Five CLASS faculty members took part in the Office of Research and Economic Development’s SAS (Short and Sweet) Talks event on Dec. 4 in the IRIC Atrium.
The free event featured some of the most interesting internationally focused research from our university’s thought leaders in a ‘short and sweet’ presentation format incorporating 20 non-technical slides timed at 20 seconds each. The result was a series of nine informative, accessible presentations in less than seven minutes each.
All presentations were recorded and are available below. CLASS faculty talks included:
- “Viennese Theater and Culture in the Time of Mozart” by Carol Padgham Albrecht, professor of music history and oboe
- “Researching Post-Soviet Social Change” by Leontina Hormel, professor of sociology
- “The Political Psychology of Territorial Disputes: an Analysis of Public Opinion in India” by Florian Justwan, assistant professor of political science
- “Linguistic Transformation in Tourism Spaces” by Bal Krishna Sharma, assistant professor of English
Professor of environmental humanities and ORED Faculty Fellow Scott Slovic was a key planner of the event, which was attended by nearly 120 faculty, students, staff and local community members. Nearly 100 more individuals viewed the event online through UI Live. During the event, Slovic also promoted his survey to catalog U of I’s international research projects. CLASS faculty conducting international research are encouraged to fill it out if they haven’t yet done so.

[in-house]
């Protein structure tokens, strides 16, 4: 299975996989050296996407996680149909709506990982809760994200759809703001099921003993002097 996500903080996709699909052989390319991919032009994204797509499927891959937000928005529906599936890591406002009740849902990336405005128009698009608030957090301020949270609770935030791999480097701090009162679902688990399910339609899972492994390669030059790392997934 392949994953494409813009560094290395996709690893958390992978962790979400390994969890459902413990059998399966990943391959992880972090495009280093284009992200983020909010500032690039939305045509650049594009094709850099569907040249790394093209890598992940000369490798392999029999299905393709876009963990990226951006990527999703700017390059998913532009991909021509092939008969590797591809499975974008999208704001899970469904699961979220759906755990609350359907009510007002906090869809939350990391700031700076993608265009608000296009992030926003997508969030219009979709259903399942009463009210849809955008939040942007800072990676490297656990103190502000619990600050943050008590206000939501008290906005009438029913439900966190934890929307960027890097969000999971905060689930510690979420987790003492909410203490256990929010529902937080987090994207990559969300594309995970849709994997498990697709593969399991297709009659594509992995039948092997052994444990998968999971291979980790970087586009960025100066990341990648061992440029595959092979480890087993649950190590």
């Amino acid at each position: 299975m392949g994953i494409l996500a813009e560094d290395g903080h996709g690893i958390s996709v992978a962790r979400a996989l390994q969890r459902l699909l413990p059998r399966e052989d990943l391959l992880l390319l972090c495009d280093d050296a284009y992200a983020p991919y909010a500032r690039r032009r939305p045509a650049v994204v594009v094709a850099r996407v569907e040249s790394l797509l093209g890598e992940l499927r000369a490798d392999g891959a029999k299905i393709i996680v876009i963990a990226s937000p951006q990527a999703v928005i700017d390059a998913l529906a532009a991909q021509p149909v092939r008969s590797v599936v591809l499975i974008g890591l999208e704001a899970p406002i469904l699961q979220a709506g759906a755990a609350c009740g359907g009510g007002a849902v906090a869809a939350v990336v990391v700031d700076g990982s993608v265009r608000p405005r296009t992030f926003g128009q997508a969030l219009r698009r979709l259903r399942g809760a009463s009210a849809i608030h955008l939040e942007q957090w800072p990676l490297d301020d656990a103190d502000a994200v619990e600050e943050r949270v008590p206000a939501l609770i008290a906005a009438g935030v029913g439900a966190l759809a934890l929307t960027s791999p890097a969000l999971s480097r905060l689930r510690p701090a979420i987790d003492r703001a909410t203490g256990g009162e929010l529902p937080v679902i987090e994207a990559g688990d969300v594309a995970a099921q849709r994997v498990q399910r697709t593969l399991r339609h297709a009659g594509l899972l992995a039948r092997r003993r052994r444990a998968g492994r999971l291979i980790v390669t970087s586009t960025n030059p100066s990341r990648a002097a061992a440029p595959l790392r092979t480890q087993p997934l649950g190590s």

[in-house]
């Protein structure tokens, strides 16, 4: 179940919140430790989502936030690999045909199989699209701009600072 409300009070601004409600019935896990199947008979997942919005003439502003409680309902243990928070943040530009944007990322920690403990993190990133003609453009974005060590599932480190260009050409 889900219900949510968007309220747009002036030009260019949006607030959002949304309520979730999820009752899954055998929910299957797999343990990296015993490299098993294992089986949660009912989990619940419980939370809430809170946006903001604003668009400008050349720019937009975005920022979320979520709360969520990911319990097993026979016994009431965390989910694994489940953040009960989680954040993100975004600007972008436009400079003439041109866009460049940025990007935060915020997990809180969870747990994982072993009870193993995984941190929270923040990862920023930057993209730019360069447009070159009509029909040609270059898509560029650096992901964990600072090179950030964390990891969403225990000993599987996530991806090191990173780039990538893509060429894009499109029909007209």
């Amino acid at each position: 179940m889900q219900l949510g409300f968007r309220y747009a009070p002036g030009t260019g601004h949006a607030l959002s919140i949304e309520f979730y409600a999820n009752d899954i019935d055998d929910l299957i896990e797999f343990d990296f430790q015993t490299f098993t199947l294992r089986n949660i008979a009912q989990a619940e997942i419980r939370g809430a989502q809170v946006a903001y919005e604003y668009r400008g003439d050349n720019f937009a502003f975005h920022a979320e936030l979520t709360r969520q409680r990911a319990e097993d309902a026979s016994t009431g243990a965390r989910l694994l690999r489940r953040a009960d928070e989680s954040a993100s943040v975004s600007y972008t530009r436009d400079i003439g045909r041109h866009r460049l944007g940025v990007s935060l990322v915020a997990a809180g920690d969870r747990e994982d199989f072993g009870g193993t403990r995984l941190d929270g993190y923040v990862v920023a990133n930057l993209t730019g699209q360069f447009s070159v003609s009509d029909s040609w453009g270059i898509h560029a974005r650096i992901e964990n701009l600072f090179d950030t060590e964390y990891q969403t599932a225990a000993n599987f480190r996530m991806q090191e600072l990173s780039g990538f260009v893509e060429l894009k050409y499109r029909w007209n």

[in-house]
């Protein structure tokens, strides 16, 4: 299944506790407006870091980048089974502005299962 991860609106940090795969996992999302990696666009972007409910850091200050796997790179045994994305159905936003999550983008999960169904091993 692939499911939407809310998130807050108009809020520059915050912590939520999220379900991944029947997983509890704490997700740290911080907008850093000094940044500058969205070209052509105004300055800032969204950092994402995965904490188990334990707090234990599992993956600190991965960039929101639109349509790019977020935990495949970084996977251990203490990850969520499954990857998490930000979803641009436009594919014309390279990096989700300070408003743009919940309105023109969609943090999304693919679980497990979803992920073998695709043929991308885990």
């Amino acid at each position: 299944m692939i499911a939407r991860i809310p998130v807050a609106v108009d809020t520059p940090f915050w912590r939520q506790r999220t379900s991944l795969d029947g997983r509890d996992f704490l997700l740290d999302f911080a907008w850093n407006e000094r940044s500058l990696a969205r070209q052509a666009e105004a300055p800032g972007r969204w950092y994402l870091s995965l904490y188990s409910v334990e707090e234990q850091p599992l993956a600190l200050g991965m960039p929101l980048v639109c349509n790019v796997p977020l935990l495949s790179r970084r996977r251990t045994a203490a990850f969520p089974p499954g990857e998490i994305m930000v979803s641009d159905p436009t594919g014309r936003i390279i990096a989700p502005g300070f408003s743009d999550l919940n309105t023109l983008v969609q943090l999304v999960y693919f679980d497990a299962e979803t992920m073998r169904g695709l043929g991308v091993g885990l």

This was the third in a series of SAS Talks events held each semester. View the full event.
Dates & Deadlines
- Jan. 17: Faculty Piano Trio: Moody, Wilson & Roh, 7:30 p.m., Haddock Performance Hall
- Jan. 17: CLASS Study Abroad Fair, 3-5 p.m. on the first floor of the Administration Building.
- Jan. 21: University closed – Idaho Human Rights Day
- Jan. 24: Auditorium Chamber Music Series presents the JACK Quartet, 7:30 p.m., Administration Building Auditorium
- Jan 27: Documentary film Who Will Write Our History, in conjunction with the International Day of Commemoration in Memory of the Victims of the Holocaust Global Screening Event. 3:30 Showing | 7 p.m. Showing
- Jan. 28 – Boise Vandaleers Choir Concert, 6:30 p.m., Stonehouse (709 E. Park Blvd., Boise)
- Jan. 30 – Feb. 3: Up Chimacum Creek (world premiere), various times, Forge Theater
- Feb. 8 – 9: World Music Celebration, various times and locations